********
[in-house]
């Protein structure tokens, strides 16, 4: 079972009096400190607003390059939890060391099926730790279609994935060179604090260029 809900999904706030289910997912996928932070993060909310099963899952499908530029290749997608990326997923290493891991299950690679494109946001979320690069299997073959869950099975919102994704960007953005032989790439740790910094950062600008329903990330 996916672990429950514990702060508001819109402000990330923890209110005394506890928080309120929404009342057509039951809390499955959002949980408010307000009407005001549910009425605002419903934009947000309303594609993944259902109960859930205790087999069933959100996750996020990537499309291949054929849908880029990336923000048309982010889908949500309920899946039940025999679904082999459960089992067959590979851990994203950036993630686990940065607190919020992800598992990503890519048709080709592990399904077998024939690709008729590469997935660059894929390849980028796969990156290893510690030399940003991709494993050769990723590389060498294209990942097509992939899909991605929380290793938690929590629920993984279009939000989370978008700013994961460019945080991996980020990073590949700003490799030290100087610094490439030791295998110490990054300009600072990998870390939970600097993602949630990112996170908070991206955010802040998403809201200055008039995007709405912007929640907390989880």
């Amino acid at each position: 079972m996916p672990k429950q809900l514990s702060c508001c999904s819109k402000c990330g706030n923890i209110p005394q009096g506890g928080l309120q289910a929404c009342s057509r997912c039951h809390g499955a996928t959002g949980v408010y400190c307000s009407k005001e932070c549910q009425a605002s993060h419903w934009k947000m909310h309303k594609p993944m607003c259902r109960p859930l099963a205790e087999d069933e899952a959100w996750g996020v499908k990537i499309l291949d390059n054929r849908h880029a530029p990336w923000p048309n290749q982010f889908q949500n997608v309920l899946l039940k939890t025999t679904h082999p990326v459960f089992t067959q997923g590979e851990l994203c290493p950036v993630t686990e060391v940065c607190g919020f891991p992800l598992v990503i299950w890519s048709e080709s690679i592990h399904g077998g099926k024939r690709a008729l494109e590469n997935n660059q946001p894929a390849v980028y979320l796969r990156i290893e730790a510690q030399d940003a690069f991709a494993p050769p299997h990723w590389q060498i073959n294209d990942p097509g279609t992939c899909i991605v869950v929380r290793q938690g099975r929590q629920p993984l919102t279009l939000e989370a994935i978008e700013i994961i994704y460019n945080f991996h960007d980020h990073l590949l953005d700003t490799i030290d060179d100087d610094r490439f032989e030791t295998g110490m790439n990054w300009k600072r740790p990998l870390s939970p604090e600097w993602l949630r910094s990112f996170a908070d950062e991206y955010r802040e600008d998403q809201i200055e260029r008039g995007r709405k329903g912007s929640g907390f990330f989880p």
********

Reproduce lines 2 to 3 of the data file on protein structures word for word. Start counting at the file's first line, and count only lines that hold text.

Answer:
């Protein structure tokens, strides 16, 4: 079972009096400190607003390059939890060391099926730790279609994935060179604090260029 809900999904706030289910997912996928932070993060909310099963899952499908530029290749997608990326997923290493891991299950690679494109946001979320690069299997073959869950099975919102994704960007953005032989790439740790910094950062600008329903990330 996916672990429950514990702060508001819109402000990330923890209110005394506890928080309120929404009342057509039951809390499955959002949980408010307000009407005001549910009425605002419903934009947000309303594609993944259902109960859930205790087999069933959100996750996020990537499309291949054929849908880029990336923000048309982010889908949500309920899946039940025999679904082999459960089992067959590979851990994203950036993630686990940065607190919020992800598992990503890519048709080709592990399904077998024939690709008729590469997935660059894929390849980028796969990156290893510690030399940003991709494993050769990723590389060498294209990942097509992939899909991605929380290793938690929590629920993984279009939000989370978008700013994961460019945080991996980020990073590949700003490799030290100087610094490439030791295998110490990054300009600072990998870390939970600097993602949630990112996170908070991206955010802040998403809201200055008039995007709405912007929640907390989880």
């Amino acid at each position: 079972m996916p672990k429950q809900l514990s702060c508001c999904s819109k402000c990330g706030n923890i209110p005394q009096g506890g928080l309120q289910a929404c009342s057509r997912c039951h809390g499955a996928t959002g949980v408010y400190c307000s009407k005001e932070c549910q009425a605002s993060h419903w934009k947000m909310h309303k594609p993944m607003c259902r109960p859930l099963a205790e087999d069933e899952a959100w996750g996020v499908k990537i499309l291949d390059n054929r849908h880029a530029p990336w923000p048309n290749q982010f889908q949500n997608v309920l899946l039940k939890t025999t679904h082999p990326v459960f089992t067959q997923g590979e851990l994203c290493p950036v993630t686990e060391v940065c607190g919020f891991p992800l598992v990503i299950w890519s048709e080709s690679i592990h399904g077998g099926k024939r690709a008729l494109e590469n997935n660059q946001p894929a390849v980028y979320l796969r990156i290893e730790a510690q030399d940003a690069f991709a494993p050769p299997h990723w590389q060498i073959n294209d990942p097509g279609t992939c899909i991605v869950v929380r290793q938690g099975r929590q629920p993984l919102t279009l939000e989370a994935i978008e700013i994961i994704y460019n945080f991996h960007d980020h990073l590949l953005d700003t490799i030290d060179d100087d610094r490439f032989e030791t295998g110490m790439n990054w300009k600072r740790p990998l870390s939970p604090e600097w993602l949630r910094s990112f996170a908070d950062e991206y955010r802040e600008d998403q809201i200055e260029r008039g995007r709405k329903g912007s929640g907390f990330f989880p």